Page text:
Ordnance Survey is close to granting the higher education community a national site licence to its digital map data. But the details of the deal will not be fixed until the HE sector's needs have been established by a market research exercise.
Joe Hutcheon at the funding councils' Joint Information Systems Committee office in Bristol explained: "It would be a national site licence between the JISC and Ordnance Survey. There would also be individual agreements between universities and Ordnance Survey about the security of data. The aim would be to make it free at the point of use."
A similar deal already exists for census data, and in January three publishers are to begin an experiment in national site licensing of electronic journals.
Ordnance Survey's Jim Page confirmed the form of the proposed deal: "JISC would fund the data. It would then be available to JISC funded institutions for no further charge."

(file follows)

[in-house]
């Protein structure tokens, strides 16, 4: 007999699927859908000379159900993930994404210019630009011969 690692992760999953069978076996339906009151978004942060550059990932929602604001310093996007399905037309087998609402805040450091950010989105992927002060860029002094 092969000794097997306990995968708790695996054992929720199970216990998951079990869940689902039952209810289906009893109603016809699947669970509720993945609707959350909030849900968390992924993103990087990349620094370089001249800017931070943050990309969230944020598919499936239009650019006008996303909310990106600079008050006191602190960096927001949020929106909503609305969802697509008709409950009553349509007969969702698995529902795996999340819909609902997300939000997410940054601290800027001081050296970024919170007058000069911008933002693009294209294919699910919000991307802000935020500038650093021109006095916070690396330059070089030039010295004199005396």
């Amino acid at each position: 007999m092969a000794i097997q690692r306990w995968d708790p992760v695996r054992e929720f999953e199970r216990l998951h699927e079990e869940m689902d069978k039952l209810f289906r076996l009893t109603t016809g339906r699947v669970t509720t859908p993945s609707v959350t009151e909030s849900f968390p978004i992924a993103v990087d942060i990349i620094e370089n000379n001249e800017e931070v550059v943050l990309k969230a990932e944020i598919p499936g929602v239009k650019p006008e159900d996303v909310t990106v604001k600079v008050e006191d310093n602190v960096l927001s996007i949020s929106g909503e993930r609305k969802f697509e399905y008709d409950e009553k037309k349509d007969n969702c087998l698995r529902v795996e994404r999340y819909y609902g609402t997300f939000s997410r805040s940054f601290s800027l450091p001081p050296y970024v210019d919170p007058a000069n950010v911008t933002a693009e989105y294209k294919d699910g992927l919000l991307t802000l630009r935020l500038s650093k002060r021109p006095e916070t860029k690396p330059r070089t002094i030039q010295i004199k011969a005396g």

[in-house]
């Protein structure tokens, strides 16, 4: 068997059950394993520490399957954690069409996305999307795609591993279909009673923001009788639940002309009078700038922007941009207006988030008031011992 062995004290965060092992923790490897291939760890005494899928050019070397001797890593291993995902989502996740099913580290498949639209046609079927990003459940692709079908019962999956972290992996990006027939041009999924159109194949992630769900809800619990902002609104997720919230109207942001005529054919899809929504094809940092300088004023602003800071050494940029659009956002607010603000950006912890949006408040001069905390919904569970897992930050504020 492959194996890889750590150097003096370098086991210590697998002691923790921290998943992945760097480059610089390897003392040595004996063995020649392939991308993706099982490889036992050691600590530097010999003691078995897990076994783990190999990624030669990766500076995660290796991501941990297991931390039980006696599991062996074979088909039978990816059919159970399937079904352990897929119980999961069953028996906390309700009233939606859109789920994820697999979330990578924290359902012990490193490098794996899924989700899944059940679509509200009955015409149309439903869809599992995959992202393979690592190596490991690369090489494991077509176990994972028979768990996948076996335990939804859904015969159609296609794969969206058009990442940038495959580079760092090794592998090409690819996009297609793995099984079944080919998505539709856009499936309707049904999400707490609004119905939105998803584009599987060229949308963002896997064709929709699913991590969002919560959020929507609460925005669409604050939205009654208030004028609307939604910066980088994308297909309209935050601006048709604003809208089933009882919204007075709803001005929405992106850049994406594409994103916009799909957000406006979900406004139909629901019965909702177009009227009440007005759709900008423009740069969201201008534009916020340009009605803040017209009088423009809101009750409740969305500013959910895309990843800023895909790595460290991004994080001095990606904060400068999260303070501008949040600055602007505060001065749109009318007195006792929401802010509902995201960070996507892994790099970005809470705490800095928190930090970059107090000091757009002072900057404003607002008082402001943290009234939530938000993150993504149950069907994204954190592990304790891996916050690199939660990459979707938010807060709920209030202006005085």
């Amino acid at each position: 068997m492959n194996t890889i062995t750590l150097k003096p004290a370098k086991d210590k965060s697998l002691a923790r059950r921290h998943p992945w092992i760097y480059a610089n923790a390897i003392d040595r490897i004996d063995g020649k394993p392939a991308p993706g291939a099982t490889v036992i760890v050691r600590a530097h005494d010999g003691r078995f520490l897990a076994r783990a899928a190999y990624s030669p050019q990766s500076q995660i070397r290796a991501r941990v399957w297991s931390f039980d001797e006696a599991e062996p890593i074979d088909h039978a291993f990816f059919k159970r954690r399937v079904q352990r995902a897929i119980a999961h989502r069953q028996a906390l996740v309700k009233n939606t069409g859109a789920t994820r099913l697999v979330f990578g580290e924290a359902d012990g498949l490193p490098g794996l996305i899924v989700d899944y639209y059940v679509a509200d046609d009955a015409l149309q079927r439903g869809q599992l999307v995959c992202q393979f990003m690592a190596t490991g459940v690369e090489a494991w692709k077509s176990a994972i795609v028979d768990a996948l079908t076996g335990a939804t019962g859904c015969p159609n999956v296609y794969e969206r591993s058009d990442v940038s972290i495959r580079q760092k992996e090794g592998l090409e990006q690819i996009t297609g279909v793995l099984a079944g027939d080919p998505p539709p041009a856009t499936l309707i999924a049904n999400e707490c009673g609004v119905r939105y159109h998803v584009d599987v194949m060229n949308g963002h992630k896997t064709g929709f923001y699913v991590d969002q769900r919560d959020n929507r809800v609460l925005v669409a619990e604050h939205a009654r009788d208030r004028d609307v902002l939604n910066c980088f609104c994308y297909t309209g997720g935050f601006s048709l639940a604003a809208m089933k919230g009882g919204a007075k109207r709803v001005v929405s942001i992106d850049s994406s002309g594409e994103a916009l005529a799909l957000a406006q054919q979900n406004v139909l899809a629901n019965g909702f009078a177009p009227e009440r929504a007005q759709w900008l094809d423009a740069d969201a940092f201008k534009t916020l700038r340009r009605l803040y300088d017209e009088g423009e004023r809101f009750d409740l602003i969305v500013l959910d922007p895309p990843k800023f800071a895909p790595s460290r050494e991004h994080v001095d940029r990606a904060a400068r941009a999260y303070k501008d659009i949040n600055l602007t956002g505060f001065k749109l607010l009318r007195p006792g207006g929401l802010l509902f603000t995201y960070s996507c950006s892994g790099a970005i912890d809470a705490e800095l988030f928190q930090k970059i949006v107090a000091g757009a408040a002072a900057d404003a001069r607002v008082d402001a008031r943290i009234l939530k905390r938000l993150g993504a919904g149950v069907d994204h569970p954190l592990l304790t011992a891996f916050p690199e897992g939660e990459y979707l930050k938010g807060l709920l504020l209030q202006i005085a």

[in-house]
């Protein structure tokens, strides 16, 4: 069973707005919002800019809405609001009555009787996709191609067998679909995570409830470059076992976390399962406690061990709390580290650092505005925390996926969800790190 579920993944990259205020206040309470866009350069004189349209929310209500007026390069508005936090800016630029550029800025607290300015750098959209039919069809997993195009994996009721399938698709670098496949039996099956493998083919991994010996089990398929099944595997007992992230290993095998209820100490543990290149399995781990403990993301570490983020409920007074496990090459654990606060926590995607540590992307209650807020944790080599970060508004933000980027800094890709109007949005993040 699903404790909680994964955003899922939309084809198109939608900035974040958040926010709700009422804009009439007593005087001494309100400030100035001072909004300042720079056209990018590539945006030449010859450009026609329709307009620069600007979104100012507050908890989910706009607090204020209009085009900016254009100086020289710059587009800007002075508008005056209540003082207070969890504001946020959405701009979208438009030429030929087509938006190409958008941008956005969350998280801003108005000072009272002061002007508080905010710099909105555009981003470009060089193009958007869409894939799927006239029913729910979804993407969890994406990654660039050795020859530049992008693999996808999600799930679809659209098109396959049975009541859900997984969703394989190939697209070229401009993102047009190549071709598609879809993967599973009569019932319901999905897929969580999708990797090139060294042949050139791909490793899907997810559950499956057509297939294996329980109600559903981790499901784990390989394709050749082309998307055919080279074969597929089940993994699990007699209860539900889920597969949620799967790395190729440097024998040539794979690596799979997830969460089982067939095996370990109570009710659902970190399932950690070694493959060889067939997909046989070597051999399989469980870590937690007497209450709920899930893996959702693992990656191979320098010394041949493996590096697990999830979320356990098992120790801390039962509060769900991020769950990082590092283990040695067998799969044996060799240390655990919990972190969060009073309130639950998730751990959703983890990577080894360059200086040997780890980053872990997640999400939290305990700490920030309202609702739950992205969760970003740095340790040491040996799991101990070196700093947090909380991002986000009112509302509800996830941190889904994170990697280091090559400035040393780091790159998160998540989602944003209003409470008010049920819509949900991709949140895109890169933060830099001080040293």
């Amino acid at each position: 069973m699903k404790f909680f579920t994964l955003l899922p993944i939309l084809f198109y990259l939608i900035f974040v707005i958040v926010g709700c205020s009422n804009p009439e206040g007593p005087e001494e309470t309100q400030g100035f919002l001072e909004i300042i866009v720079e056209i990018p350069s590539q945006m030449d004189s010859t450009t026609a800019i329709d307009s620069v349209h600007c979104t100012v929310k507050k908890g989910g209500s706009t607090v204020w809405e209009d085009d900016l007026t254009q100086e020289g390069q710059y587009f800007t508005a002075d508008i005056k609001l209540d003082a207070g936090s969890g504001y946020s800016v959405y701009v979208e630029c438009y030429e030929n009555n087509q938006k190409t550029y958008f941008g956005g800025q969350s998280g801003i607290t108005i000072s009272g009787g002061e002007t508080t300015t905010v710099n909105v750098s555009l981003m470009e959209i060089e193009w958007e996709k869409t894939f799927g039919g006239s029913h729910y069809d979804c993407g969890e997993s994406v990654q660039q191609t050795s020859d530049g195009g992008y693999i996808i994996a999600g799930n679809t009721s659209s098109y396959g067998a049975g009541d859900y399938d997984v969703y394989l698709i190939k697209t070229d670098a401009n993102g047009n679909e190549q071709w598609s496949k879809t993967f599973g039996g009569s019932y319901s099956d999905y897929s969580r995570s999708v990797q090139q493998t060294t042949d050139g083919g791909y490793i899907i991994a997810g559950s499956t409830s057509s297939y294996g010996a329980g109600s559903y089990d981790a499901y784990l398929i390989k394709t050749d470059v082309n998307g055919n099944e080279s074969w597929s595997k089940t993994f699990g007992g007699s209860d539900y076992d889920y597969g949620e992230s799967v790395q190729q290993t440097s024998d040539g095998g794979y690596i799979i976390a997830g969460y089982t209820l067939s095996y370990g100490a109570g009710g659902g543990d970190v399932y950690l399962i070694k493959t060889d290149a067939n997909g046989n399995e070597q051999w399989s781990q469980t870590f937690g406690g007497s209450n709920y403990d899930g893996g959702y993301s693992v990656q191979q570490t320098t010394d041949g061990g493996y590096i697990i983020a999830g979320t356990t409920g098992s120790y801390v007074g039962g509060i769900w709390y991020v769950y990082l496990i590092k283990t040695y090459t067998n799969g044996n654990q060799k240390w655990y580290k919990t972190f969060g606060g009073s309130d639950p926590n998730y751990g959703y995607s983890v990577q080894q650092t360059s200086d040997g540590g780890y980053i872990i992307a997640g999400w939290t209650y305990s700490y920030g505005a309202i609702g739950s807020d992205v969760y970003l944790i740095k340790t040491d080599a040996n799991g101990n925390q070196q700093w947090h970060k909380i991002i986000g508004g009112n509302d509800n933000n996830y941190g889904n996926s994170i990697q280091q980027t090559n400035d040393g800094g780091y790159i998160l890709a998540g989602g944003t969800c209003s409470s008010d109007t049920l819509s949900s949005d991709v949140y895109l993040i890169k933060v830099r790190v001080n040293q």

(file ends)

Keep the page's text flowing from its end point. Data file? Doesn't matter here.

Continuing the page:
Ordnance Survey already has a similar agreement with local authorities.
The value of the contract, expected to run into hundreds of thousands of pounds, will depend on negotiations after the market research firm Strategy Research and Action has filed its report. Questionnaires are going out this month for return in November, and negotiations will begin at the start of next year.
The research will establish current and potential usage of Ordnance Survey digital map data in teaching and educational research by JISC funded bodies within higher education.
Advice and support in setting up the research was provided by the Economic and Social Research Council and Natural Environment Research Council.
Many university departments are believed to have uses for Ordnance Survey data.
"It is very broad," said Mr Hutcheon. "It could be departments such as archaeology. Social sciences are interested, and people like geologists and marine biologists. It is far wider than just geography."
Ordnance Survey's Pounds 58 million turnover comes from the sale of printed maps and, increasingly, from licensing digital map data.